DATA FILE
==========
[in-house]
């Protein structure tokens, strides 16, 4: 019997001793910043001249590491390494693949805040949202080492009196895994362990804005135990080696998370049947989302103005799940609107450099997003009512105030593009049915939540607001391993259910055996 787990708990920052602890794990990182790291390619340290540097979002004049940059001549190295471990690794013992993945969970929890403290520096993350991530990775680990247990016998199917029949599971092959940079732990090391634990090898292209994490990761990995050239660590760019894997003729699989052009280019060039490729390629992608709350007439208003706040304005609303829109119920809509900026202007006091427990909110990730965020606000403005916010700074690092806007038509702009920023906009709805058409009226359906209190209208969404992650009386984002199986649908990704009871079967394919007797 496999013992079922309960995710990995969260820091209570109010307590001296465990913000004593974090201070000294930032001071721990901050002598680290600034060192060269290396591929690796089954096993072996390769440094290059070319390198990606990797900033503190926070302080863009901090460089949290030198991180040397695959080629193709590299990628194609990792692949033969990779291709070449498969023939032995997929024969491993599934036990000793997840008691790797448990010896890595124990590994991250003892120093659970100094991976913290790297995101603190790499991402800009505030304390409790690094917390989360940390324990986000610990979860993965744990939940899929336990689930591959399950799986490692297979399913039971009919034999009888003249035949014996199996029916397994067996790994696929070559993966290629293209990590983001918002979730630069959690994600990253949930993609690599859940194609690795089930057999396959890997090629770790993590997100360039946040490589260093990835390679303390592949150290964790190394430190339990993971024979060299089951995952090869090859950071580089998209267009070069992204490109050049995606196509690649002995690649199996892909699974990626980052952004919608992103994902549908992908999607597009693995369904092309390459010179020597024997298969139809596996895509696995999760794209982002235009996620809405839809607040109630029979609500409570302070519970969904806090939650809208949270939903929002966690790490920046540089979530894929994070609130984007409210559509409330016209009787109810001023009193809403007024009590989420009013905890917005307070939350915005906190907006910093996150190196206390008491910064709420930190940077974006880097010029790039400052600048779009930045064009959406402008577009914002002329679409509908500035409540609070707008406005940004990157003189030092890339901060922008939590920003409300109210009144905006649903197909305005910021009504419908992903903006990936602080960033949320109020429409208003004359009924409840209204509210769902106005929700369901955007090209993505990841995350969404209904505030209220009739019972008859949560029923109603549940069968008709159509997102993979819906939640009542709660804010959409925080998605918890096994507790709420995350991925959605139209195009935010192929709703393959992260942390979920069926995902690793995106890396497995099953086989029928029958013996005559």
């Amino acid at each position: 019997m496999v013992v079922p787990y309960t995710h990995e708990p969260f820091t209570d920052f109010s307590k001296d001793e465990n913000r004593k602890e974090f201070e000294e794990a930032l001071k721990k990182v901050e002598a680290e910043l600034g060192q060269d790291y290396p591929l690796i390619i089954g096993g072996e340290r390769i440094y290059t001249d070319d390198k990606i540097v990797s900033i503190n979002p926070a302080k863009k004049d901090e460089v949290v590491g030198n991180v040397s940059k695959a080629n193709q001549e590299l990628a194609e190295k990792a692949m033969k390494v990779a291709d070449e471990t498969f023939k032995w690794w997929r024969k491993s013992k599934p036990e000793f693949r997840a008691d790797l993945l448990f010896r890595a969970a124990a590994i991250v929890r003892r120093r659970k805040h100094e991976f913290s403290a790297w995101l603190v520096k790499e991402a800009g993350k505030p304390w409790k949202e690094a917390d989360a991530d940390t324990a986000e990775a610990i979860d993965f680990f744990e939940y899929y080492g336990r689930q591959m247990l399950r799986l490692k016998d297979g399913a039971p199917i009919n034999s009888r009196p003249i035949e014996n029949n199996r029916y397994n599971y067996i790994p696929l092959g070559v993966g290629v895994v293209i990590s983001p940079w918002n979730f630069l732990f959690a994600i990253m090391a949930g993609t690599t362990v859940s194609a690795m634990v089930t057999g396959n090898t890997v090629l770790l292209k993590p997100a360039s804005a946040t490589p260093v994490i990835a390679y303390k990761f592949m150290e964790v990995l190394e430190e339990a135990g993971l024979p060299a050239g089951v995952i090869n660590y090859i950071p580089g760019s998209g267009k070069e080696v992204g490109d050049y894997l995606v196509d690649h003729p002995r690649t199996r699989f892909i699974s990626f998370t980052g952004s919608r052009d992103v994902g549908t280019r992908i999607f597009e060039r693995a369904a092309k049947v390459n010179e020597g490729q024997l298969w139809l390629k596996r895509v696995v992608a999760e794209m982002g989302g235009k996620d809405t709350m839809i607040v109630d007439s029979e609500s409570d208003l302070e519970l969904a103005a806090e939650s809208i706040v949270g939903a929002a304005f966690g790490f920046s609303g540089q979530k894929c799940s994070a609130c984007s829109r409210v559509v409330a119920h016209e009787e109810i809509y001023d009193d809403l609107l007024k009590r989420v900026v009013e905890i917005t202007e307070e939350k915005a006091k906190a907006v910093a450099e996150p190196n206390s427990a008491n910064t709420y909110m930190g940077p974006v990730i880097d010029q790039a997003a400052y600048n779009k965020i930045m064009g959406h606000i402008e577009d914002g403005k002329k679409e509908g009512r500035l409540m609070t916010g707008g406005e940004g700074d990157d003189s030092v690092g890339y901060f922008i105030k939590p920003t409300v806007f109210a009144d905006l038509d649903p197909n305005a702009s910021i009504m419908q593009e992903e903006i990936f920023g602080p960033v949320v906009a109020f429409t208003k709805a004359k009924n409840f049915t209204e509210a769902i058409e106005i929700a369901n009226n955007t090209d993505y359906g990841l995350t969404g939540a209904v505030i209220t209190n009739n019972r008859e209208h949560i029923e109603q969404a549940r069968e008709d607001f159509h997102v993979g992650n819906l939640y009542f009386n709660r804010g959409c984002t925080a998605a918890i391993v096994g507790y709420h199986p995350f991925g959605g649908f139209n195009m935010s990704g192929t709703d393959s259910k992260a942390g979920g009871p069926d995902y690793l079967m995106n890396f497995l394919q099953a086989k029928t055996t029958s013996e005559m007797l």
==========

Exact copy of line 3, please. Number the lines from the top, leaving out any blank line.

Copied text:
């Amino acid at each position: 019997m496999v013992v079922p787990y309960t995710h990995e708990p969260f820091t209570d920052f109010s307590k001296d001793e465990n913000r004593k602890e974090f201070e000294e794990a930032l001071k721990k990182v901050e002598a680290e910043l600034g060192q060269d790291y290396p591929l690796i390619i089954g096993g072996e340290r390769i440094y290059t001249d070319d390198k990606i540097v990797s900033i503190n979002p926070a302080k863009k004049d901090e460089v949290v590491g030198n991180v040397s940059k695959a080629n193709q001549e590299l990628a194609e190295k990792a692949m033969k390494v990779a291709d070449e471990t498969f023939k032995w690794w997929r024969k491993s013992k599934p036990e000793f693949r997840a008691d790797l993945l448990f010896r890595a969970a124990a590994i991250v929890r003892r120093r659970k805040h100094e991976f913290s403290a790297w995101l603190v520096k790499e991402a800009g993350k505030p304390w409790k949202e690094a917390d989360a991530d940390t324990a986000e990775a610990i979860d993965f680990f744990e939940y899929y080492g336990r689930q591959m247990l399950r799986l490692k016998d297979g399913a039971p199917i009919n034999s009888r009196p003249i035949e014996n029949n199996r029916y397994n599971y067996i790994p696929l092959g070559v993966g290629v895994v293209i990590s983001p940079w918002n979730f630069l732990f959690a994600i990253m090391a949930g993609t690599t362990v859940s194609a690795m634990v089930t057999g396959n090898t890997v090629l770790l292209k993590p997100a360039s804005a946040t490589p260093v994490i990835a390679y303390k990761f592949m150290e964790v990995l190394e430190e339990a135990g993971l024979p060299a050239g089951v995952i090869n660590y090859i950071p580089g760019s998209g267009k070069e080696v992204g490109d050049y894997l995606v196509d690649h003729p002995r690649t199996r699989f892909i699974s990626f998370t980052g952004s919608r052009d992103v994902g549908t280019r992908i999607f597009e060039r693995a369904a092309k049947v390459n010179e020597g490729q024997l298969w139809l390629k596996r895509v696995v992608a999760e794209m982002g989302g235009k996620d809405t709350m839809i607040v109630d007439s029979e609500s409570d208003l302070e519970l969904a103005a806090e939650s809208i706040v949270g939903a929002a304005f966690g790490f920046s609303g540089q979530k894929c799940s994070a609130c984007s829109r409210v559509v409330a119920h016209e009787e109810i809509y001023d009193d809403l609107l007024k009590r989420v900026v009013e905890i917005t202007e307070e939350k915005a006091k906190a907006v910093a450099e996150p190196n206390s427990a008491n910064t709420y909110m930190g940077p974006v990730i880097d010029q790039a997003a400052y600048n779009k965020i930045m064009g959406h606000i402008e577009d914002g403005k002329k679409e509908g009512r500035l409540m609070t916010g707008g406005e940004g700074d990157d003189s030092v690092g890339y901060f922008i105030k939590p920003t409300v806007f109210a009144d905006l038509d649903p197909n305005a702009s910021i009504m419908q593009e992903e903006i990936f920023g602080p960033v949320v906009a109020f429409t208003k709805a004359k009924n409840f049915t209204e509210a769902i058409e106005i929700a369901n009226n955007t090209d993505y359906g990841l995350t969404g939540a209904v505030i209220t209190n009739n019972r008859e209208h949560i029923e109603q969404a549940r069968e008709d607001f159509h997102v993979g992650n819906l939640y009542f009386n709660r804010g959409c984002t925080a998605a918890i391993v096994g507790y709420h199986p995350f991925g959605g649908f139209n195009m935010s990704g192929t709703d393959s259910k992260a942390g979920g009871p069926d995902y690793l079967m995106n890396f497995l394919q099953a086989k029928t055996t029958s013996e005559m007797l």